Tiffy Moore has broken up with her boyfriend again, but this time it looks like it’s going to stick. (He came home with another woman. Then he announced his engagement. Those were pretty big clues.) Desperate, heartbroken and broke, Tiffy answers an ad for a flatmate. The price is right, but the arrangement is odd — Leon, her new roommate, works nights as an oncology nurse and spends weekends away. Tiffy can live there, sleep in the same bed, but perhaps never meet him.
This kind of relationship is what Post-it notes were invented for. The notes the two begin leaving each other slowly grow from all-business (“Would you mind putting the toilet seat down please?”) to longer, friendlier and confessional. When the flatmates do finally meet, it’s in a sexy, hilarious and deeply embarrassing way. Such fun.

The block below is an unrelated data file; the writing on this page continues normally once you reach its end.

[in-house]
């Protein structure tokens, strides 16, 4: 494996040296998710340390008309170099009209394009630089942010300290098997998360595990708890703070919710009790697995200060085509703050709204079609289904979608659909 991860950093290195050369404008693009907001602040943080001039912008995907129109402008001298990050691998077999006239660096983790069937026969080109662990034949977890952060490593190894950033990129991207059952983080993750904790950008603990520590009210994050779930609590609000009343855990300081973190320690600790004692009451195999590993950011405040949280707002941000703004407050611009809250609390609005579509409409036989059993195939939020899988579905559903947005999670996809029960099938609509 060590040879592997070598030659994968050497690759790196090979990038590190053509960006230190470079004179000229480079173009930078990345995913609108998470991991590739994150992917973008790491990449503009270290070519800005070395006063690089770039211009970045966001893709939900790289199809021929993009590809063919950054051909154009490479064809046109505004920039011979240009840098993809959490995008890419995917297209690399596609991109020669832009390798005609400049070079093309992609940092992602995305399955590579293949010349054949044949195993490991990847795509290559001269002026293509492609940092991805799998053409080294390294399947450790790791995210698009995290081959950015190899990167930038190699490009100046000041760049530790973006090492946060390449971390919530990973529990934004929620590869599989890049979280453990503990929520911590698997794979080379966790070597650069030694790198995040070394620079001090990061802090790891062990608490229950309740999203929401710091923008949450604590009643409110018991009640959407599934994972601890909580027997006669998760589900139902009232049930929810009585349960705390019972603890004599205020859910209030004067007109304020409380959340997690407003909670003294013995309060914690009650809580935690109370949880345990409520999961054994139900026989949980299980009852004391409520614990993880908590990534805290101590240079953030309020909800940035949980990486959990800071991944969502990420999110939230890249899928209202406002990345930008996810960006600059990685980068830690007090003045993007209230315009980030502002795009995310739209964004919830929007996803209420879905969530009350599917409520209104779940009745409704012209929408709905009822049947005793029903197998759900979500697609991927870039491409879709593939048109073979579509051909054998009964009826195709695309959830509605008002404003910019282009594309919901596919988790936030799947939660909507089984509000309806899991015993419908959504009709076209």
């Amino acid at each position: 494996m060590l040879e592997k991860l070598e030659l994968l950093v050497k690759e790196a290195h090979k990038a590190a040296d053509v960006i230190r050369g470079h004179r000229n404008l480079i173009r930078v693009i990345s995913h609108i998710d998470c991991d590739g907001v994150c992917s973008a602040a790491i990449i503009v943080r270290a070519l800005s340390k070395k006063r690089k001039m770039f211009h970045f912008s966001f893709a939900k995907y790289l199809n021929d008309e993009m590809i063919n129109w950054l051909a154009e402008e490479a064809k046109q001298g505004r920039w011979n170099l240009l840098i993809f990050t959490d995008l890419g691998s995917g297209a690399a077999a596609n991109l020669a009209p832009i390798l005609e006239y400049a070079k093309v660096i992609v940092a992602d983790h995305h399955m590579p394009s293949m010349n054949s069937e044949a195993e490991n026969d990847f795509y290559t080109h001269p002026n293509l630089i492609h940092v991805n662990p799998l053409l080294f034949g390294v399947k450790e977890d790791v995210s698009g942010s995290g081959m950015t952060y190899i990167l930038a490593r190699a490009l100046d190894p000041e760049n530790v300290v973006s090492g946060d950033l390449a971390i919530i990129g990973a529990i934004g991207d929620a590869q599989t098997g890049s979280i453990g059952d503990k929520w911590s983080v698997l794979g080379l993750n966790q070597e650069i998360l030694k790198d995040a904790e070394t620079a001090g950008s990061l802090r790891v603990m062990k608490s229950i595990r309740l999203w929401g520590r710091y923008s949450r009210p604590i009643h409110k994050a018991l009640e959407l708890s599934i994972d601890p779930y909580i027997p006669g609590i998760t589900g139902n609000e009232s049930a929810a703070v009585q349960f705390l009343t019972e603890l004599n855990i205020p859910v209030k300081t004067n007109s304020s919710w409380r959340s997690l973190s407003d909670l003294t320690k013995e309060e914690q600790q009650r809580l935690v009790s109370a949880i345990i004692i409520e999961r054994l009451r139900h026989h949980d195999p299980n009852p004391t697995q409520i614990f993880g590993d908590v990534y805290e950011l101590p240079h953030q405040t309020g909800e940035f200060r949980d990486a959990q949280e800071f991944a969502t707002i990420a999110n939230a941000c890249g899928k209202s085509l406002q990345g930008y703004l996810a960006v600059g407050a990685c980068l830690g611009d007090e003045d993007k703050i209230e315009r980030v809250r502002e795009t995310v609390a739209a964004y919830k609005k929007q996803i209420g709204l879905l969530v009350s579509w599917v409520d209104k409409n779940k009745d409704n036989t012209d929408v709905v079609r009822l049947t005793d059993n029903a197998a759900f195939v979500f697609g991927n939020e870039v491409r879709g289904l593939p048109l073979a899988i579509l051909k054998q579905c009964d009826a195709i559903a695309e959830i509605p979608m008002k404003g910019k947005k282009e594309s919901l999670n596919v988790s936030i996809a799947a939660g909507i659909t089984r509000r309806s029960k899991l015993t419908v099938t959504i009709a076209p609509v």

Beth O’Leary’s “The Flatshare” springs from a classic rom-com setup — two strangers thrown together under awkward and yet intimate circumstances. But her book, while definitely romantic and comedic, has an underlying seriousness that gives the story heft. Her themes of ambition, domestic violence, thwarted justice, childhood cancer and closeted homosexuality turn this engaging summer read into a thought-provoking work of fiction.
But fun. Definitely fun.